I hope pessimism is not contagious
When I was an adolescent, I used to enjoy watching horror movies – The Exorcist, Hallowe’en, Texas Chainsaw Massacre – you name it; I probably watched it. However, like many other adults (I suspect), I could not watch them now… Irrespective of whether it is a sign of emotional maturity or mental fragility, I generally have no desire to watch unpleasant things happen to people anymore; life is unpleasant enough. However, despite this, I decided to watch Contagion on DVD recently. (N.B. Do not read more than the first paragraph of the Plot section of the Wikipedia page if you have not seen the movie).
I suspect that most people who have seen the movie The Day After Tomorrow will have been amazed by the special effects; but completely unconvinced regarding the plausibility of the scenario. There were grains of truth in it (such as networks of buoys monitoring our oceans to detect any evidence of changes to thermohaline circulation patterns). However, most people seem to agree that the movie was ruined by the implausibly sudden climate change. Indeed, the implausibility was relentless; with the storyline getting more and more improbable as the movie went on – I really do not know what the Director was thinking…
Contagion – on the other hand – is completely plausible; it dramatises a contagious disease pandemic disaster scenario that has, in fact, already happened: Forget Swine Flu, Bird Flu, or SARS; the Spanish Flu pandemic (in 1918-20) killed 50 million people – a full 3% of the global population at the time – without the aid of globalised air travel to help spread the infection. The main reason that most people have not heard about it (or don’t talk about it); is that it happened at the same time as the First World War. However, more than twice as many people expired after catching Spanish Flu than were killed during the 1914-18 war. In fact, Spanish Flu killed almost as many people as died as a result of WW2.
Contagion is particularly scary because it includes all these historic facts; but it is also scary because of the way it has been crafted. There is nothing implausible about it; it could happen tomorrow and – despite the fact our governments know this – they cannot prepare for it any more than they have already done. So, are we ready for it? No, we are not; and we will never be ready. It is a global threat with consequences at least an order of magnitude greater than a major volcanic eruption on Iceland and, worse still, we have no early warning system for a flu pandemic.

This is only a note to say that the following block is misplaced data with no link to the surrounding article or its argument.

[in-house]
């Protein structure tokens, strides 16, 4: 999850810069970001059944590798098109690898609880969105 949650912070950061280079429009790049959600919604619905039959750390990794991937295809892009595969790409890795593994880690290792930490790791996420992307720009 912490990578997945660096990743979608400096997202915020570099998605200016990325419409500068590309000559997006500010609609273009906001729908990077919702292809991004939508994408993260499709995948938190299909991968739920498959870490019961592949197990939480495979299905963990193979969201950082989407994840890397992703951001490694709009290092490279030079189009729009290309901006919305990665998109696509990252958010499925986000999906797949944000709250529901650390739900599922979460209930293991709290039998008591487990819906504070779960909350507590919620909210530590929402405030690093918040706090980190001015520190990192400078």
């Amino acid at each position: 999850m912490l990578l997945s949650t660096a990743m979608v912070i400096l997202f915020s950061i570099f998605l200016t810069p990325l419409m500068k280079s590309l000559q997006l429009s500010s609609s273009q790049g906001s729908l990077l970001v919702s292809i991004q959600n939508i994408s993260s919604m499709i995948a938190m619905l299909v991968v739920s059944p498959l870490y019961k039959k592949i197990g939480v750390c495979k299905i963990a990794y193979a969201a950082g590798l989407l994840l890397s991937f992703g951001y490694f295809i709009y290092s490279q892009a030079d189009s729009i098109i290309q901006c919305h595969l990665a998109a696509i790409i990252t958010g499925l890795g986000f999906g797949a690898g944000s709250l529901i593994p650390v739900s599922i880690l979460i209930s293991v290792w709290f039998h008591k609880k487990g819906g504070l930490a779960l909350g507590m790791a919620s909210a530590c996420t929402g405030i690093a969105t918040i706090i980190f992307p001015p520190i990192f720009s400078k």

Spanish Flu killed 3% of the global population – equivalent to over 200 million people today. However, today, it is considered that improvements in worldwide health care and access to medical facilities could offset the massively increased risk of rapid transmission of infection due to air travel. Based on all of this, in 2008, the World Bank estimated that a global flu pandemic could kill as many as 70 million people (i.e. 1% of the World’s population). The World Health Organization is more optimistic: Citing a figure of only 7 million, they say it is almost impossible to say how many would die because there are so many critical variables (including incubation period, ease of transmission, rates of infection and/or recovery, etc).
Experts reckon that we would be much quicker at isolating and replicating a vaccine for any new global pandemic; but that success in bringing it under control would largely be down to the general public being sensible.
Sadly, our inability as a species to work together to mitigate anthropogenic climate disruption reminds me of jokes about being unable to extricate oneself from a paper bag and/or organise a decent party in a brewery… So, when told that the consequences of a flu pandemic will largely be determined by the extent to which the general public exercises common sense, I am inclined to respond by uttering four simple words: “Beam me up, Scottie!”
However, I cannot end on such a note of desolation… I think we must all try to find a positive way to look at things… and indeed earlier this week I found myself feeling very glad to be here at all… It is 50 years ago this week that four Russian Nuclear Submarines left their base in the Arctic carrying torpedoes with nuclear warheads. When eventually located by US Forces, during the Cuban Missile Crisis, one of the Subs (B-59) came perilously close to firing its “special weapon” and, had it done so, the threat of mutually assured destruction (MAD) which kept the peace throughout the Cold War would almost certainly have become a reality. The fact that the Russian Subs had nuclear torpedoes was not known until 2002, when it emerged that the Commander of the Russian Fleet, Vasili Arkhipov, on board submarine B-59, over-ruled the vessel’s Captain and Second Officer – who had wanted to use them.
As it happens, having unknowingly avoided nuclear annihilation, my parents went on to conceive me a few years later… So, if humans can have the sense to step back from the brink of WW3, we can but hope they will step back from the brink of ecological catastrophe: We can do nothing to prevent an Icelandic volcano eruption; and we cannot eliminate the possibility of a global flu pandemic. However, we most certainly can, if we so choose, stop the unabated burning of fossil fuels from devastating the Earth’s current capacity to support life. Therefore, I will end with the words of a famous prayer accredited to the German theologian Reinhold Niebuhr:
God, grant me the serenity to accept the things I cannot change,
The courage to change the things I can,
And the wisdom to know the difference.